#EpicContext | Textile mega companies for Project Country
A group of textile factories constituted a powerful industrial hub that contributes to national growth by boosting the modernization and diversification of economic activities. This network created systems that connect work and social life: housing, schools, and daycare centers for working class families. Argentina, a booming country, received European immigrants protected by Law Nº 817, issued in 1876. While big department stores -like Gath & Chavez and Harrods- promoted international fashion and local production, companies such as Alpargatas (1885), Masllorens (1905), Grafa (1926), appeared.

Alpargatas, created in 1895 by the Basque immigrant, Juan Etchegaray, and Robert Fraser, of Scottish descent. Its first factory, located in Barracas, Buenos Aires, opened in 1890 and, soon, it comprised 3 big buildings with capacity for 7500 workers. The company expanded into eight provinces of the North West and Central regions of the country, Uruguay, and Brazil and created iconic products, such as the jute sole canvas espadrille, the Pampero (1910) canvas model, and the Flecha (1933) sneakers.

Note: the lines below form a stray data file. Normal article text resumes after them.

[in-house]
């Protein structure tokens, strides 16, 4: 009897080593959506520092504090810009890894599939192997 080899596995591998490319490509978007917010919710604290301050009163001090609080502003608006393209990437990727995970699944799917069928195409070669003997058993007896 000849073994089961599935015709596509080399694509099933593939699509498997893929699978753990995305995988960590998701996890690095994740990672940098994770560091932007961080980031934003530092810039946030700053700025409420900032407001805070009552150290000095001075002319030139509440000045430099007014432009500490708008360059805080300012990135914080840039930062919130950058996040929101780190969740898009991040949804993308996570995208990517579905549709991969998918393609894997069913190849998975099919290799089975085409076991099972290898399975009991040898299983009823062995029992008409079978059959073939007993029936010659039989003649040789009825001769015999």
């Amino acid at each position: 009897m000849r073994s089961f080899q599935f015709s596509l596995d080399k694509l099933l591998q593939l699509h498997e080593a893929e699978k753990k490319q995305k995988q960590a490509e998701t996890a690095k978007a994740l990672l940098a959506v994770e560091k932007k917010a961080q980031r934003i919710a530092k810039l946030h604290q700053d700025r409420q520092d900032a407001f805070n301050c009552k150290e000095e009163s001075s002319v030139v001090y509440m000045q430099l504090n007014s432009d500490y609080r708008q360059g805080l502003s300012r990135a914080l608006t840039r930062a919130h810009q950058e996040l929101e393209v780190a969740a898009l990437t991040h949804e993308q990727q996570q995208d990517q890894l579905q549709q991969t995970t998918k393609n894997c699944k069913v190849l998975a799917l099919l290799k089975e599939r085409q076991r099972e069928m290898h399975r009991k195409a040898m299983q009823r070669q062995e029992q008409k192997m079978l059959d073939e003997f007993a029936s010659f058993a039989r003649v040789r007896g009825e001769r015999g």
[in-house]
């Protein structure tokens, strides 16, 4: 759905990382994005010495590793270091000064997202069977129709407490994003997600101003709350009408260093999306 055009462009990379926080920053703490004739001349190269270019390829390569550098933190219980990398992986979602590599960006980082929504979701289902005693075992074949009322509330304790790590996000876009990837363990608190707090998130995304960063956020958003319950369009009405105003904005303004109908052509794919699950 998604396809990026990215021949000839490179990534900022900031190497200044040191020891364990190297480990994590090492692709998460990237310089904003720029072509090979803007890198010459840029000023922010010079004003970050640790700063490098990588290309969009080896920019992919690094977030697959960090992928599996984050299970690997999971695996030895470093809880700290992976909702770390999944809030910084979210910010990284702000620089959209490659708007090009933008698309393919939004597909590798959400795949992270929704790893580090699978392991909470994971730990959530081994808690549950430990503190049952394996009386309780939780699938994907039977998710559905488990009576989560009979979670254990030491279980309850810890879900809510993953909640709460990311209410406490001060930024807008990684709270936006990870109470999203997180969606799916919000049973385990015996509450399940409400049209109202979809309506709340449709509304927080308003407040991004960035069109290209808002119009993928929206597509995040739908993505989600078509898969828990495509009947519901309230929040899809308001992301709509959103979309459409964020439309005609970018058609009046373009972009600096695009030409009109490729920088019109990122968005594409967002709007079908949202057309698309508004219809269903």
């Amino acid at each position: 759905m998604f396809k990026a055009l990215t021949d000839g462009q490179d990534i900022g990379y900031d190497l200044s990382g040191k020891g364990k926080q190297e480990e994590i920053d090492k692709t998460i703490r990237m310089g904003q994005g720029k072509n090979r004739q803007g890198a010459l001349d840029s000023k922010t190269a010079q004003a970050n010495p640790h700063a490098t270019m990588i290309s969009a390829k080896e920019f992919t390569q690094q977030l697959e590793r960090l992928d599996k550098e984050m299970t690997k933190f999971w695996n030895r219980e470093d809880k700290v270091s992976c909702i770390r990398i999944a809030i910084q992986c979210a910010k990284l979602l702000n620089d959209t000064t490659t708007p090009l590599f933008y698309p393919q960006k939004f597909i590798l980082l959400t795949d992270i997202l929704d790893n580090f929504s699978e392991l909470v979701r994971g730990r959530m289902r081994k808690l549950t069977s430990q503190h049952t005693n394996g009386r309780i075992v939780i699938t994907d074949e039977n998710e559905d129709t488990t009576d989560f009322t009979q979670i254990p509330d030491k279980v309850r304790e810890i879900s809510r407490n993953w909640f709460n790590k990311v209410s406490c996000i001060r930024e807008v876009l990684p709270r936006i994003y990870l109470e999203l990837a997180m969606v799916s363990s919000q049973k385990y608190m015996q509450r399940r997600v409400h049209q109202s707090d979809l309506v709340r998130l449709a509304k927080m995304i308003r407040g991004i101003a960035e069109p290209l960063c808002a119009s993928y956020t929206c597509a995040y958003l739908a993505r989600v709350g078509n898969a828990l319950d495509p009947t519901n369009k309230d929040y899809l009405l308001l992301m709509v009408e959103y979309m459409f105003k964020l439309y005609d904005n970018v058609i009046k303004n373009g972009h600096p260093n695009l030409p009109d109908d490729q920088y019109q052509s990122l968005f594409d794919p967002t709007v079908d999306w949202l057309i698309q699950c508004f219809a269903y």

As time went by, the Alpargatas brand universe broadened, including footwear firms -like Rueda, Topeka, Bandolero, and Topper- and home and industrial textiles. The company implemented an innovative advertising strategy: hiring artists to develop promotional campaigns, an endeavor that resulted in the famous gaucho-related and traditional scenes showcased in calendars by Florencio Molina Campos, Mario Zavattaro, and Luis José Medrano. The company still exists today with a reformulated structure and sub-brand sale dynamics, in particular of the ones that have become emblematic in the world of clothing, footwear, and textiles.

The company Masllorens, founded by Pablo Masllorens in 1905, was loyal to the Catalonian textile manufacturing tradition up until the mid-1970's. Its first establishment was located in Avellaneda, Buenos Aires, and its production stood out for its integrated wool system that included manufacturing, knitting, printing, coloring, dyeing, and finishing details. The firm produced for local and international markets (Europe and South Africa) and it had over 3000 employees -engineers, operators, seamstress-. Masllorens was known for its cotton and wool, two-layer shirts.